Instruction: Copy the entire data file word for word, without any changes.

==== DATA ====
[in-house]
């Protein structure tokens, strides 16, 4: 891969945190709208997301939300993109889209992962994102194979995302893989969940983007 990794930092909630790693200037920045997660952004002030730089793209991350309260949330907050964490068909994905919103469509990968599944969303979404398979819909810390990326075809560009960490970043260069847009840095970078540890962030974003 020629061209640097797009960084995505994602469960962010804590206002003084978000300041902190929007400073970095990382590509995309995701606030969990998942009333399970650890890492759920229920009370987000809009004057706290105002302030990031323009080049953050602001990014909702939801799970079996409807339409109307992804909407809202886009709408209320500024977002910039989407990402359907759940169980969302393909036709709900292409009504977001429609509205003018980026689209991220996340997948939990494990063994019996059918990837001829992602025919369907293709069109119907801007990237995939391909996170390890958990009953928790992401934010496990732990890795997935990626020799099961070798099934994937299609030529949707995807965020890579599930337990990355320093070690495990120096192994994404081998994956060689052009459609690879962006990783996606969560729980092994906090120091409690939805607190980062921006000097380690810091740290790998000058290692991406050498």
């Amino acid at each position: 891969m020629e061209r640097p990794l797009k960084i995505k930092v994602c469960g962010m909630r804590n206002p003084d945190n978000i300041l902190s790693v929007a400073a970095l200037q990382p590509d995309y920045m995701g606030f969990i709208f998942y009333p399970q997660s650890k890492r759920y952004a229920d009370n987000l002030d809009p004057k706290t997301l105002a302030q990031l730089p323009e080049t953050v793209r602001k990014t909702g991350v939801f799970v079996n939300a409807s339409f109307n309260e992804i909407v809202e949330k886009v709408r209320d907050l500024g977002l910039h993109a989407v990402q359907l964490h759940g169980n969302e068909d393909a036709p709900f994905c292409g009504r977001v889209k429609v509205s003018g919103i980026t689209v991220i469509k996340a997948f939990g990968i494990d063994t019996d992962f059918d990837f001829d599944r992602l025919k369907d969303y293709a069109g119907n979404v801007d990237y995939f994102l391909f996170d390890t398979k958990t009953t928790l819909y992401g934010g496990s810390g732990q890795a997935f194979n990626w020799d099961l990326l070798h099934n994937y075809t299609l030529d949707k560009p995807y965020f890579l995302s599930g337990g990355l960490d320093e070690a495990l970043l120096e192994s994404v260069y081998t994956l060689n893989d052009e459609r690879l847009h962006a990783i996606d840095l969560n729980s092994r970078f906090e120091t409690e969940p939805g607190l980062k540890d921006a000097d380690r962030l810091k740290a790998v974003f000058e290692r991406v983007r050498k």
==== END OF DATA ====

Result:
[in-house]
């Protein structure tokens, strides 16, 4: 891969945190709208997301939300993109889209992962994102194979995302893989969940983007 990794930092909630790693200037920045997660952004002030730089793209991350309260949330907050964490068909994905919103469509990968599944969303979404398979819909810390990326075809560009960490970043260069847009840095970078540890962030974003 020629061209640097797009960084995505994602469960962010804590206002003084978000300041902190929007400073970095990382590509995309995701606030969990998942009333399970650890890492759920229920009370987000809009004057706290105002302030990031323009080049953050602001990014909702939801799970079996409807339409109307992804909407809202886009709408209320500024977002910039989407990402359907759940169980969302393909036709709900292409009504977001429609509205003018980026689209991220996340997948939990494990063994019996059918990837001829992602025919369907293709069109119907801007990237995939391909996170390890958990009953928790992401934010496990732990890795997935990626020799099961070798099934994937299609030529949707995807965020890579599930337990990355320093070690495990120096192994994404081998994956060689052009459609690879962006990783996606969560729980092994906090120091409690939805607190980062921006000097380690810091740290790998000058290692991406050498």
């Amino acid at each position: 891969m020629e061209r640097p990794l797009k960084i995505k930092v994602c469960g962010m909630r804590n206002p003084d945190n978000i300041l902190s790693v929007a400073a970095l200037q990382p590509d995309y920045m995701g606030f969990i709208f998942y009333p399970q997660s650890k890492r759920y952004a229920d009370n987000l002030d809009p004057k706290t997301l105002a302030q990031l730089p323009e080049t953050v793209r602001k990014t909702g991350v939801f799970v079996n939300a409807s339409f109307n309260e992804i909407v809202e949330k886009v709408r209320d907050l500024g977002l910039h993109a989407v990402q359907l964490h759940g169980n969302e068909d393909a036709p709900f994905c292409g009504r977001v889209k429609v509205s003018g919103i980026t689209v991220i469509k996340a997948f939990g990968i494990d063994t019996d992962f059918d990837f001829d599944r992602l025919k369907d969303y293709a069109g119907n979404v801007d990237y995939f994102l391909f996170d390890t398979k958990t009953t928790l819909y992401g934010g496990s810390g732990q890795a997935f194979n990626w020799d099961l990326l070798h099934n994937y075809t299609l030529d949707k560009p995807y965020f890579l995302s599930g337990g990355l960490d320093e070690a495990l970043l120096e192994s994404v260069y081998t994956l060689n893989d052009e459609r690879l847009h962006a990783i996606d840095l969560n729980s092994r970078f906090e120091t409690e969940p939805g607190l980062k540890d921006a000097d380690r962030l810091k740290a790998v974003f000058e290692r991406v983007r050498k």